Excerpts from Hippolytus of Rome

01.  On the tenets of the philosophers.

02.  On the systems of the astrologers.

03.  On the Gnostics.

04.  On  Peratae and Sethians.

05.  Concerning Simon Magus.

06.  Concerning Valentinus.

07.  Concerning Basilides.

08.  Concerning Marcion and Carpocrates.

09.  Concerning the Docetae.

10.  Concerning the Noetians.

11.  On Elchasai and the Jews.

12.  Hippolytus, the rightful bishop in opposition to Callistus.



Pythagoras, then, declared the originating principle of the universe to be the unbegotten monad, and the generated duad, and the rest of the numbers. And he says that the monad it the father of the duad, and the duad the mother of all things that are being begotten -the begotten one (being mother) of the things that are begotten ... And all solid bodies he generates from incorporeal (essences). For he asserts that an element and principle of both corporeal and incorporeal entities is the point which is indivisible. And from a point, he says, is generated a line, and from a line a surface; and a surface flowing out into a height becomes, he says, a solid body (Refutation of all heresies 6.18).

Nothing, he (Pythagoras) says, of intelligibles can be known to us from sense. For he says neither eye has seen, nor ear heard, nor any whatsoever of the other senses known that (which is cognised by mind). Neither, again, by reason is it possible to arrive at a knowledge of any of the things discernible by sense ... Things being thus constituted, the arrangement of things that have been made and are being made is observed to happen in conformity with numerical (combinations) ... Now, in their system, Love forms the world incorruptible (and) eternal, as they suppose. For substance and the world are one. Discord, however, separates and puts asunder, and evinces numerous attempts by subdividing to form the world (R6.19-20).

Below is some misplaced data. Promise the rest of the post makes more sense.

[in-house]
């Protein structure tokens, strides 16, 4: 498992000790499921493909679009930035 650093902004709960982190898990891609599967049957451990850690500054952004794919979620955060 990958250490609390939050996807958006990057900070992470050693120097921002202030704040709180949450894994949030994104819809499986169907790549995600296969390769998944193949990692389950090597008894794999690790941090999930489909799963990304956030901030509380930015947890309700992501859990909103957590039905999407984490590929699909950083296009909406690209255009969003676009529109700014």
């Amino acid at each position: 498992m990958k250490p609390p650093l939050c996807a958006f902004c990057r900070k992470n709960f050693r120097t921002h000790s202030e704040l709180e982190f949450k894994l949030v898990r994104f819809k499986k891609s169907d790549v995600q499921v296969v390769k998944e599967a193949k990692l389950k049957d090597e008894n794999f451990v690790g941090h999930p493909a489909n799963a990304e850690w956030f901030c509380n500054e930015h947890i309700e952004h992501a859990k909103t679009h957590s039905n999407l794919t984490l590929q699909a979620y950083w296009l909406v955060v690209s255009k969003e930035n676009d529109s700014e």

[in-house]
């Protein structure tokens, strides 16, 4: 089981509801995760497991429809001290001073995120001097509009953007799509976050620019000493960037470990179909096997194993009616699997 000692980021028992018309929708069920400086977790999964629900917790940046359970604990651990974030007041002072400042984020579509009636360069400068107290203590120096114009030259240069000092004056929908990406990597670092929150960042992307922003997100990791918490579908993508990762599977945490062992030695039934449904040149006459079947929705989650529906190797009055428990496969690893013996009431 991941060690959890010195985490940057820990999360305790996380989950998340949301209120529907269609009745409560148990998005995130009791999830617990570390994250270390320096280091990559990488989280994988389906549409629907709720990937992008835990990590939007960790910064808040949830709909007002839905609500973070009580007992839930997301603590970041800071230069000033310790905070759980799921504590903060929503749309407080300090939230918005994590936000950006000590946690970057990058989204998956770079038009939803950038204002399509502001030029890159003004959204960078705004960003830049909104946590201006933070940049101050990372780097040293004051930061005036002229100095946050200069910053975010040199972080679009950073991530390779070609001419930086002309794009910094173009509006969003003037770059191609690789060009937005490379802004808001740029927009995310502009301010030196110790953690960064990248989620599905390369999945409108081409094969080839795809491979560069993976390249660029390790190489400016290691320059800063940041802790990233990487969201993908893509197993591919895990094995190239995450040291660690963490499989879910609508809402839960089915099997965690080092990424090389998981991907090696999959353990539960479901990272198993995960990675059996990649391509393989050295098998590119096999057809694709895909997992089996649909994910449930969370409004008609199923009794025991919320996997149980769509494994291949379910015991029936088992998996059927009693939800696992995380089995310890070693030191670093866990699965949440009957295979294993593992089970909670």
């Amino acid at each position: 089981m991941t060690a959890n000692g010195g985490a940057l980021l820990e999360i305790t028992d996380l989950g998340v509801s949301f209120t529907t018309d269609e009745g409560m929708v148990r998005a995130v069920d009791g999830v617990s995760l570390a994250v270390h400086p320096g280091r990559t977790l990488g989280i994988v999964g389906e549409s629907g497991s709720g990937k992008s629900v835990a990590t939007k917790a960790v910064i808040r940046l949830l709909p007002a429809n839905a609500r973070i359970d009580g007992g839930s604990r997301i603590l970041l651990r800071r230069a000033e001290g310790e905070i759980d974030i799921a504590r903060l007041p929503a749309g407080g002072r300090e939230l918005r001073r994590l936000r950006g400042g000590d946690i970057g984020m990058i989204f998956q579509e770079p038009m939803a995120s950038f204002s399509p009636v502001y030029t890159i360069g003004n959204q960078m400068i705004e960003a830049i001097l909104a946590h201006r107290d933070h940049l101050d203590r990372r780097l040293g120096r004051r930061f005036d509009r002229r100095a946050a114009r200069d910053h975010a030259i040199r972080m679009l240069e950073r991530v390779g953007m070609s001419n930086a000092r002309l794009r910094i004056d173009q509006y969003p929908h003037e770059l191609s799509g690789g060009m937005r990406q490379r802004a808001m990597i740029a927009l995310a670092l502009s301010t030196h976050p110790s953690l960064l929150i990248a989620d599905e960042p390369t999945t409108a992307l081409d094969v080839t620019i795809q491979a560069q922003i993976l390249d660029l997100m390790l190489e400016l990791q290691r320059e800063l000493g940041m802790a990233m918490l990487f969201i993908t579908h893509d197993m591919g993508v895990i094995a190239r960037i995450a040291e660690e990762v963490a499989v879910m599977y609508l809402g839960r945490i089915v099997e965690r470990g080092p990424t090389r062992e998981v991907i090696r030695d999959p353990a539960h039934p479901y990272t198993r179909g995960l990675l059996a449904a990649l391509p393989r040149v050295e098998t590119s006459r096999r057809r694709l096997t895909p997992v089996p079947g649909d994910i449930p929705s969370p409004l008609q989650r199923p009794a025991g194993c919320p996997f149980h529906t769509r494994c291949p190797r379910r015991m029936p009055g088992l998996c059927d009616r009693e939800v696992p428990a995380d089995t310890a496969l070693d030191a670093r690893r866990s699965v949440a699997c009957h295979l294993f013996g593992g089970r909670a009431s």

And from this (Pythagorean system), not from the Gospels, Valentinus, as we have proved, has collected the (materials of) heresy - I mean his own (heresy)- and may (therefore) justly be reckoned a Pythagorean and Platonist, not a Christian ... For, likewise, according to these (Valentinians), the originating cause of the universe is a Monad, unbegotten, imperishable, incomprehensible, inconceivable, productive, and a cause of the generation of all existent things. And the aforesaid Monad is styled by them Father (R6.24).

There is, says (Valentinus), not anything at all begotten, but the Father is alone unbegotten, not subject to the condition of place, not (subject to the condition of) time, having no counsellor, (and) not being any other substance that could be realized according to the ordinary methods of perception ... He was all love, but love is not love except there may be some object of affection. The Father Himself, then, as He was solitary, projected and produced Nous and Aletheia, that is, a duad which became mistress, and origin, and mother of all the Aeons computed by them (as existing) within the Pleroma. Nous and Aletheia being projected from the Father, one capable of continuing generation, deriving existence from a productive being, (Nous) himself likewise, in imitation of the Father, projected Logos and Zoe; and Logos and Zoe project Anthropos and Ecclesia (R6.24).

Since, however, Nous and Aletheia were begotten, and did not possess paternal (and) perfect uncreatedness, Logos and Zoe do not glorify Nous their father with a perfect number, but far from it, with an imperfect one. For Logos and Zoe offer twelve Aeons unto Nous and Aletheia ... But of the twelve, the twelfth and youngest of all the twenty-eight Aeons, being a female, and called Sophia, observed the multitude and power of the besetting Aeons, and hurried back into the depth of the Father. And she perceived that all the rest of the Aeons, as being begotten, generate by conjugal intercourse (R6.25).

(Sophia) wished to emulate the Father, and to produce (offspring) of herself without a marital partner, that she might achieve a work in no wise inferior to (that of) the Father. (Sophia, however,) was ignorant that the Unbegotten One, being an originating principle of the universe, as well as root and depth and abyss, alone possesses the power of self-generation ... Sophia, therefore, prepared to project that only which she was capable (of projecting), viz., a formless and undigested substance (R6.25).